Monday, November 24, 2008

non-ASCII characters in usernames

Ever wanted a user name that is localised to the language you want, with your original name or surname and not only using Latin characters? Well, today I made a beautiful discovery!

Although a lot of people claim it is not possible yet for GNU/Linux to understand characters other than ASCII, I've found that it can concerning user names - using the useradd command (not adduser).

The actual problem seems to be a standard the unix commands have to follow:

But it looks like the useradd accepts arbitrary usernames, which is cool! So I've tried my name in Greek:
sudo useradd -m Σάββας

Then adding a password:
sudo passwd Σάββας

And that is all that is required!! Maybe some programs aren't ready yet, but so far I've tried: terminal, console, firefox, rhythmbox, totem player. None of them returned any errors nor did they crash.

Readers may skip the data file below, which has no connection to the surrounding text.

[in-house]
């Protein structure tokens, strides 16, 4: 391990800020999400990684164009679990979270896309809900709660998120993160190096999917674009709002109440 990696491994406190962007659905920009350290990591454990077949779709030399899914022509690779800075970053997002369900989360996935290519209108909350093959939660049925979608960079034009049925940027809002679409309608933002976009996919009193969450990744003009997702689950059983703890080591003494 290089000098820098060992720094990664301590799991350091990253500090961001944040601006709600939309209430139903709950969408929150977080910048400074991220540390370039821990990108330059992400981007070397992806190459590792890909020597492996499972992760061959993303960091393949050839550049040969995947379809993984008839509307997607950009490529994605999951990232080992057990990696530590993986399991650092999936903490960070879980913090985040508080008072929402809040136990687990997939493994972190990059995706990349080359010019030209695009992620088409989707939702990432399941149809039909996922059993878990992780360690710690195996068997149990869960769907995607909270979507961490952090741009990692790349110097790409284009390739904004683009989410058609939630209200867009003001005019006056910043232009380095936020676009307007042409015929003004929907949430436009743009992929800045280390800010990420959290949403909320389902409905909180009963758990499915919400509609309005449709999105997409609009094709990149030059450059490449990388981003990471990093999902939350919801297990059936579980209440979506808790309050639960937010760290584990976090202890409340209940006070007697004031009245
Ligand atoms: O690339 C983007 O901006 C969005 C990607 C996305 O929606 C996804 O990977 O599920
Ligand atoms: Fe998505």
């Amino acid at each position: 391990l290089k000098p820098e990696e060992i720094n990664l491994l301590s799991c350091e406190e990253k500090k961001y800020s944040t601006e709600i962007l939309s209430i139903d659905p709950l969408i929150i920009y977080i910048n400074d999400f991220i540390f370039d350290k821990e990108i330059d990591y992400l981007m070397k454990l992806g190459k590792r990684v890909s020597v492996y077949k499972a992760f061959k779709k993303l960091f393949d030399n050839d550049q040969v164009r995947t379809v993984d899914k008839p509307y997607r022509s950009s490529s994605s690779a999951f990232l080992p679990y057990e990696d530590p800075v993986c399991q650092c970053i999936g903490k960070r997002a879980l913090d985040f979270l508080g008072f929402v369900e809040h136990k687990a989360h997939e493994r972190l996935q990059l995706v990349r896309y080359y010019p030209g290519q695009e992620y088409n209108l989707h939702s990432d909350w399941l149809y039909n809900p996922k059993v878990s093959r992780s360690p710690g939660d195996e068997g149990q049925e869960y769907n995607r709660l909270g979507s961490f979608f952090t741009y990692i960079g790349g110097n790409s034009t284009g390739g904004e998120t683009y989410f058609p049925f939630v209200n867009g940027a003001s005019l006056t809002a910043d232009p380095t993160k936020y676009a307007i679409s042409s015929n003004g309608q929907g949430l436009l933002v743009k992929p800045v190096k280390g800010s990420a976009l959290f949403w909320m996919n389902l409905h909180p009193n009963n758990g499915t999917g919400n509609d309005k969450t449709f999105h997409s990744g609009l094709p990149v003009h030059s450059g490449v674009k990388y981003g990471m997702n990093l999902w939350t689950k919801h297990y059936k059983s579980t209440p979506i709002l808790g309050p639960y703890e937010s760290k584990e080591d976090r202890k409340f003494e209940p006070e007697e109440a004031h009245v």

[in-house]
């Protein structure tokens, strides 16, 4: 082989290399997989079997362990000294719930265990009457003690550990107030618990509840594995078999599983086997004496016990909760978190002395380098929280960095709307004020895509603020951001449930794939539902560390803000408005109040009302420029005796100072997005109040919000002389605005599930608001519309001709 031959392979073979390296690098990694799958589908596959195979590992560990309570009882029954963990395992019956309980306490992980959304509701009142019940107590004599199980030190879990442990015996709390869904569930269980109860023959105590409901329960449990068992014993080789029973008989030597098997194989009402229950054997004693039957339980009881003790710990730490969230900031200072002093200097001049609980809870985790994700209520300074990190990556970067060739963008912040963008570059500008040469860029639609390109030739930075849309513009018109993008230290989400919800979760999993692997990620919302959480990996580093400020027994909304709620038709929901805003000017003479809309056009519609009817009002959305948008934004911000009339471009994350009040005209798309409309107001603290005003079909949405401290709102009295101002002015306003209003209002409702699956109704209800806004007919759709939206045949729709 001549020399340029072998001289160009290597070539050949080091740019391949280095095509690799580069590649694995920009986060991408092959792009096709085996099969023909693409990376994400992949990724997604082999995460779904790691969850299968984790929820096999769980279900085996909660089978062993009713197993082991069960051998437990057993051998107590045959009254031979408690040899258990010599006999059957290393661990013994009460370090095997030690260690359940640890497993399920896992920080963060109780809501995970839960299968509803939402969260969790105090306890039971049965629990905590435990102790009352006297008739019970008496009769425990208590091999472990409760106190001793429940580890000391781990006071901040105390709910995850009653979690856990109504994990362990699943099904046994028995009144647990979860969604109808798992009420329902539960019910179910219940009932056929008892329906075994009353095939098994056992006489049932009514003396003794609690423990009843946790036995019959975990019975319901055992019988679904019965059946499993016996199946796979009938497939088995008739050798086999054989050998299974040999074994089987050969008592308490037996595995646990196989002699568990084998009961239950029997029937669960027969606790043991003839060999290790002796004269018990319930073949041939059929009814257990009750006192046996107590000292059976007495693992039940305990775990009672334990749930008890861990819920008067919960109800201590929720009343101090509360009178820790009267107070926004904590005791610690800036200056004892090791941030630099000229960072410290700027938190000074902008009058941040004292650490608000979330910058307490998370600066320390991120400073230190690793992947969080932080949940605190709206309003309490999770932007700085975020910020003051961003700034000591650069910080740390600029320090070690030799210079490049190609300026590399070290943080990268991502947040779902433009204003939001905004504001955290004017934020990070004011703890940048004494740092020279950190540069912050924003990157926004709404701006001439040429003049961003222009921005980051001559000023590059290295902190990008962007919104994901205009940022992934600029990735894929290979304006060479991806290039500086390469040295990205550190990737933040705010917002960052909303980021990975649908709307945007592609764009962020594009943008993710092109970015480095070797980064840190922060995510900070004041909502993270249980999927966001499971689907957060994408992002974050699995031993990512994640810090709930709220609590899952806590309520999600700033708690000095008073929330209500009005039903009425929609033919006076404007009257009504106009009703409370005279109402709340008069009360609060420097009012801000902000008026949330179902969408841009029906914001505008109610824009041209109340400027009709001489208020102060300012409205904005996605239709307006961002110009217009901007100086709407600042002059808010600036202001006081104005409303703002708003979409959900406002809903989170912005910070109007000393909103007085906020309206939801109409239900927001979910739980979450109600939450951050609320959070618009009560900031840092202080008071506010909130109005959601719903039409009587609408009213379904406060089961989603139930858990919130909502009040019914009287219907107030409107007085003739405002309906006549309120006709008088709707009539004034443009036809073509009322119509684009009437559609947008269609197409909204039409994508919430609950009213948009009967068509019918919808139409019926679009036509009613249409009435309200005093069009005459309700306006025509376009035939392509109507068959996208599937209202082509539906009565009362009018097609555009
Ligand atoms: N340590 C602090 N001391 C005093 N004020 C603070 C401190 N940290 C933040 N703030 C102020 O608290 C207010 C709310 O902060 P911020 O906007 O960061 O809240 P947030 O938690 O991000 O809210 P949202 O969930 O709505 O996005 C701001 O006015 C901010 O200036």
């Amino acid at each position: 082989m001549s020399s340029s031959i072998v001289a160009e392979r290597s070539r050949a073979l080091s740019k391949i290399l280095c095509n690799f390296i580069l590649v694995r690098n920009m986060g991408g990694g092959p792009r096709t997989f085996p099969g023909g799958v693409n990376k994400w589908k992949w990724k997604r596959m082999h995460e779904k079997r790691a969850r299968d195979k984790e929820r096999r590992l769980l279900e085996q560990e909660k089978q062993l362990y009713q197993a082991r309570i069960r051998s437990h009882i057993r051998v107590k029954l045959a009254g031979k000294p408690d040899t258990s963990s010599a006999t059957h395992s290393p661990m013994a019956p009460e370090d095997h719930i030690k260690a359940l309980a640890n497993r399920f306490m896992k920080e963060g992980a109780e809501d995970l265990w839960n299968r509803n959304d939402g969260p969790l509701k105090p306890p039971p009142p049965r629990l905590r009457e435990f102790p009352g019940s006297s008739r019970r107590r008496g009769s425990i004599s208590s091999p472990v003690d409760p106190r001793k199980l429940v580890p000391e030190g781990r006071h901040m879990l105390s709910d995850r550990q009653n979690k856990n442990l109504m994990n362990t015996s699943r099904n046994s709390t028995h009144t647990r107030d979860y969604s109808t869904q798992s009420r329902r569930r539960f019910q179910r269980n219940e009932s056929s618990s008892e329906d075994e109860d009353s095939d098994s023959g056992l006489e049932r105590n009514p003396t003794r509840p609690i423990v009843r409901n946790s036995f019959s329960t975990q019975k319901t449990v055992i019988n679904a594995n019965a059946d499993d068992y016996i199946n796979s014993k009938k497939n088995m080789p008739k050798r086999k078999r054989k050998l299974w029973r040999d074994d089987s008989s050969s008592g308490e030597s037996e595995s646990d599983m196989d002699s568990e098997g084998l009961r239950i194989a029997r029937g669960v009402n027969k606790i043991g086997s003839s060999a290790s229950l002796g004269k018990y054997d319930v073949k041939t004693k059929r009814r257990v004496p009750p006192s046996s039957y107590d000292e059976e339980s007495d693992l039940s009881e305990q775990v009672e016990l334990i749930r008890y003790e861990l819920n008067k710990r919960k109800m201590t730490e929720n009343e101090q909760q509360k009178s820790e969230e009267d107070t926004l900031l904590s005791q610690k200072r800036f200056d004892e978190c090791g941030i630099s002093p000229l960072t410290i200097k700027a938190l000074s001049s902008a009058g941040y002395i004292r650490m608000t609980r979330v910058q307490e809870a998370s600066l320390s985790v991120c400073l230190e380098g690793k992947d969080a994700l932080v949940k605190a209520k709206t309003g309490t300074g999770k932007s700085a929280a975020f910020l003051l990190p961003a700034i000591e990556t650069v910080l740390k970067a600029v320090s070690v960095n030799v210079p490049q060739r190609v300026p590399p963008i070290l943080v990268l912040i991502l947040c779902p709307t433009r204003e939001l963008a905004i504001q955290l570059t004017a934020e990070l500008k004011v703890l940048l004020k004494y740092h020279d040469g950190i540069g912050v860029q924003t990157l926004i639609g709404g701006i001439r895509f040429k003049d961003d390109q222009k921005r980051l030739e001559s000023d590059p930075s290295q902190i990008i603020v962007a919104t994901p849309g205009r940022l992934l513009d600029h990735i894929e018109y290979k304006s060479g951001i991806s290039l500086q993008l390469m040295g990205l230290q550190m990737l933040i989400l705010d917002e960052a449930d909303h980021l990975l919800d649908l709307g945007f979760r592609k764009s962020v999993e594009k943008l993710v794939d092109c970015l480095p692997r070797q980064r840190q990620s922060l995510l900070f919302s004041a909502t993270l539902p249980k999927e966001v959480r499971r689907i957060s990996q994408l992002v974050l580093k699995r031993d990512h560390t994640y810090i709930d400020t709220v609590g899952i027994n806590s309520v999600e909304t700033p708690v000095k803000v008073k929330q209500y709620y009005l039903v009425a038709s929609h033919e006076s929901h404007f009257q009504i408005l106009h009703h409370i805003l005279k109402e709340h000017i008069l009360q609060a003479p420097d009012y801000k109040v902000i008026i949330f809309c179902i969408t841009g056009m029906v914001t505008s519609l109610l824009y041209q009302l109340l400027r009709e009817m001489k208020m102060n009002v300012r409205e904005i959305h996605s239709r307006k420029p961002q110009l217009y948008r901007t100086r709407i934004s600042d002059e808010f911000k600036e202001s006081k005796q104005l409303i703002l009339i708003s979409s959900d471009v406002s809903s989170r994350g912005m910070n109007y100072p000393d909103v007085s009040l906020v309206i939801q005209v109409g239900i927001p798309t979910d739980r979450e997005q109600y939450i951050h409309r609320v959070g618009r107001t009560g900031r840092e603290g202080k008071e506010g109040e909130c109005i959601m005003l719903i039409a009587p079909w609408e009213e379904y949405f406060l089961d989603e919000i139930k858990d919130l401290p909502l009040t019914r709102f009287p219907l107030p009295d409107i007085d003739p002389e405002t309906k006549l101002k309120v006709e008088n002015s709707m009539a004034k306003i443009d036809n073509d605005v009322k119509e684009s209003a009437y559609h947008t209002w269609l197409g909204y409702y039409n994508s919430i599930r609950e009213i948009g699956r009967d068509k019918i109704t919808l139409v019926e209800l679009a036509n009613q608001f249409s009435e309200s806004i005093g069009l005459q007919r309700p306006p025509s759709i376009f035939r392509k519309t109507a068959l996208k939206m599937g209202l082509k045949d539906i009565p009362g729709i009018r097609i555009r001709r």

Manolis Kiagias said...

What about email? If the machine is used as a mail server I have serious doubts whether someone will be able to send to Σάββας
Definitely this is not a problem if it is just a standard desktop, but even then it is worth checking what happens when e.g. cron sends you an email. For example, will you be able to receive emails for root, if root's mail is aliased to your username? This might be an experiment worth trying.

Anonymous said...

I was kind of wondering about usernames and domains last night, I honestly have no idea if that will work.
Care to test it? :)

Anonymous said...

Actually, AFAIK, E-Mail should be fine if it is escaped (either in quotes, which the RFC allows, but I don't think many mail readers support it; or directly as in URLs).

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